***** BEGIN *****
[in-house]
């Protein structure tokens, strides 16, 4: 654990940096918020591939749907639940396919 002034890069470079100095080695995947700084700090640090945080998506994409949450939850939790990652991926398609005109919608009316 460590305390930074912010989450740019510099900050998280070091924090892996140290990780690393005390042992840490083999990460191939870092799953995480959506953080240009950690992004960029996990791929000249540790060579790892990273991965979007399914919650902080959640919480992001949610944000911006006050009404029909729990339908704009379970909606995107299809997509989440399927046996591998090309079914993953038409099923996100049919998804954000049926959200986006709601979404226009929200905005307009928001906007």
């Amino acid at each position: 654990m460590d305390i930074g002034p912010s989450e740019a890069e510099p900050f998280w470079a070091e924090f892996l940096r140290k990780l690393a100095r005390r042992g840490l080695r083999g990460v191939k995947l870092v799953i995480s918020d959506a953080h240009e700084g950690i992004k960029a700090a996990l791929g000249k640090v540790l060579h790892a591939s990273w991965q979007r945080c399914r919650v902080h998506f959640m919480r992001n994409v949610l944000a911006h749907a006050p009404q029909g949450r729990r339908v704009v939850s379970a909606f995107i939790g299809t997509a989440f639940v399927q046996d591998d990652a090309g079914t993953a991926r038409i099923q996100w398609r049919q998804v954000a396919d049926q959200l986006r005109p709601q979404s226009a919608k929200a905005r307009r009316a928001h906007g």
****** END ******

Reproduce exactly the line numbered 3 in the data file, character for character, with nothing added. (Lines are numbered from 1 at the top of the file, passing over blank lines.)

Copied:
């Amino acid at each position: 654990m460590d305390i930074g002034p912010s989450e740019a890069e510099p900050f998280w470079a070091e924090f892996l940096r140290k990780l690393a100095r005390r042992g840490l080695r083999g990460v191939k995947l870092v799953i995480s918020d959506a953080h240009e700084g950690i992004k960029a700090a996990l791929g000249k640090v540790l060579h790892a591939s990273w991965q979007r945080c399914r919650v902080h998506f959640m919480r992001n994409v949610l944000a911006h749907a006050p009404q029909g949450r729990r339908v704009v939850s379970a909606f995107i939790g299809t997509a989440f639940v399927q046996d591998d990652a090309g079914t993953a991926r038409i099923q996100w398609r049919q998804v954000a396919d049926q959200l986006r005109p709601q979404s226009a919608k929200a905005r307009r009316a928001h906007g």